Electric Powertrain Measurement on Hydrofoil
The Quadrofoil Q2 has been characterized as an “ecologically-sound electric hydrofoil sports car for the water”. For a complex product such as this, it is necessary to continuously carry out extensive measurement procedures with test equipment. Dewesoft has helped Quadrofoil in measuring the performance of the electric powertrain of their prototype hydrofoil watercraft.
The Q2 is an advanced two-person electric watercraft that can reach speeds up to 40 km/h (24.85 mph) and has a turning radius of 7 meters (23 feet). The Q2 watercraft has C-shaped hydrofoils – allowing an above-the-water and super silent flying experience.
Available in two models - Q2A Electric with a 3.7Kw outboard motor and Q2S Electric, consumers with the sportier 5.5Kw motor. It is capable of fully recharging in three to four hours, the Q2A/Q2S Electric motors are managed by an intuitive Battery Management System (BMS) that monitors each cell’s performance.
Q2 is designed and manufactured by the Slovenian business Quadrofoil, a hi-tech electrical engineering company with the mission to shape the future of the nautical industry and the way society embraces water transportation.
Hydrofoils let a boat go faster by getting the hull out of the water. When a normal boat moves forward, most of the energy expended goes into moving the water in front of the boat out of the way by pushing the hull through it. Hydrofoils can lift the hull out of the water so it only has to overcome the drag on the foils instead of all of the drag on the hull.
Dewesoft set up the measurement of both the DC and the AC part of the Q2 powertrain to measure the efficiency and quality of power conversion of the brushless motor power inverter. Additionally, the position, velocity, acceleration, and orientation of the watercraft were measured using an inertial measurement unit (IMU) - an electronic device that measures and reports a body's specific force and angular rate. Two cameras were used to monitor how much water the hydrofoils drew during operation.
The equipment used for the measurement:
- Current clamps (DS-CLAMP-500DCS)
- Power supply unit for current transducers (SIRIUSi-PWR-MCTS2)
- SIRIUSi-HS-4xHV-4xLV data acquisition system
- DS-PB2i battery pack
- Inertial measurement unit (DS-IMU2),
- Two video cameras
- A laptop running Dewesoft X3 data acquisition software.
This allowed the gathering of detailed data on the relation between power requirements and the behavior of the watercraft.
Firstly, the current clamps were mounted onto the power leads going from the battery to the power inverter and also on the AC side of it, going to the motor. Because the space underneath the motor cover is really tight, the cover had to be completely removed and everything covered in a stretch wrap to protect the electronics from the water.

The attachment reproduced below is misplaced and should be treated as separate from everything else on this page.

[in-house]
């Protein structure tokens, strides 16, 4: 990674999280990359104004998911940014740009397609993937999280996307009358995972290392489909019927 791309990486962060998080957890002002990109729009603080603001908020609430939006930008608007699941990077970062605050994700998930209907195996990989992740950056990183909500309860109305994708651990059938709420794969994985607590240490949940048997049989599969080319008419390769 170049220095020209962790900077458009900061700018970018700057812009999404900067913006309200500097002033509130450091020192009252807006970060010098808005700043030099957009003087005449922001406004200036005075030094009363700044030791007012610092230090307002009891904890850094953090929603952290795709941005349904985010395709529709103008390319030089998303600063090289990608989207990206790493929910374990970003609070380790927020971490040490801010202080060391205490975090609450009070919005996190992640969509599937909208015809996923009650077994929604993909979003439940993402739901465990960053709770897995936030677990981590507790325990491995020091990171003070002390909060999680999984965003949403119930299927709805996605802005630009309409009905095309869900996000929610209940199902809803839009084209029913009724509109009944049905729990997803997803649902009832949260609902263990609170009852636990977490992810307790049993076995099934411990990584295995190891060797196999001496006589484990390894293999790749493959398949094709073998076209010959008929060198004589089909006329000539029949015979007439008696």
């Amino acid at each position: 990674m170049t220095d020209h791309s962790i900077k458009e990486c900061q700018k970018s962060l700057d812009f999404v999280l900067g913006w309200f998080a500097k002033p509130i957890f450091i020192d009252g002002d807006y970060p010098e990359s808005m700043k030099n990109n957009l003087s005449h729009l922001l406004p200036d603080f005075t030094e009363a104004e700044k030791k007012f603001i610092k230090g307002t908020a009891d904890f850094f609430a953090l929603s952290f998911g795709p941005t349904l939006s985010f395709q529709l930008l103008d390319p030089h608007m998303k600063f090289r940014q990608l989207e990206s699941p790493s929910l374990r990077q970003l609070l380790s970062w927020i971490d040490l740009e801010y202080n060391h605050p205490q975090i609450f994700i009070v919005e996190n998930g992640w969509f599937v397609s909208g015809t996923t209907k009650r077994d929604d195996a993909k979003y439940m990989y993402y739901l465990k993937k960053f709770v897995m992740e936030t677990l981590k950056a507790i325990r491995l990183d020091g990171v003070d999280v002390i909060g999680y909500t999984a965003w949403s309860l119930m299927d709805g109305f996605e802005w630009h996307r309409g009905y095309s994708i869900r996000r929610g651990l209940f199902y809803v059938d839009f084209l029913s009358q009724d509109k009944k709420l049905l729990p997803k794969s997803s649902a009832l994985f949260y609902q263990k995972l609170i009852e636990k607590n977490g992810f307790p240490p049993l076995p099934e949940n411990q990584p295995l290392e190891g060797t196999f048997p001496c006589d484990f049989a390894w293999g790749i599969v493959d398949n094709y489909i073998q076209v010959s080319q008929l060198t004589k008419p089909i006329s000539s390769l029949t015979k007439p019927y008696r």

Then the IMU was mounted as close to the center of the watercraft as possible and the two accompanying GPS antennas were to the rear and front ends of the watercraft. One camera was placed on the side of the craft, looking at the left rear foil, and the second one high above the craft, fixed on a beam that was tied to the rear seat, providing a view of the front of the craft.
A battery pack, power supply for the current clamps, SIRIUS HS, and a laptop were placed onto the rear seat, everything was connected and wrapped in a few plastic bags to provide some protection from the water that could splash onto the seat.
Finally, the Quadrofoil team put the craft into the water and their test driver did a few shorter runs, setting up the foils into various different positions and making one long run in conclusion.
The data collected showed that the watercraft needs to reach approximately 10 - 12 km/h to rise out of the water and onto the hydrofoils, for which it requires about 13 to 14 kW of power. Reaching this stage, the power requirements drop to about 8 to 10 kW for cruising speeds between 24 - 30 km/h.
The efficiency of the power inverter was between 95 and 99 percent throughout the whole measurement. A strong indication that the inverter is really efficient, which again ensures that more energy is available for propulsion and that cooling requirements are low, allowing for a more compact and lower-cost cooling solution.
Quadrofoil aims to be one of the leaders in e-mobility in the nautical industry. In the future, the product range will include vessels for personal daily use as well as for public and cargo transportation – all using eco-friendly hydrofoil technology.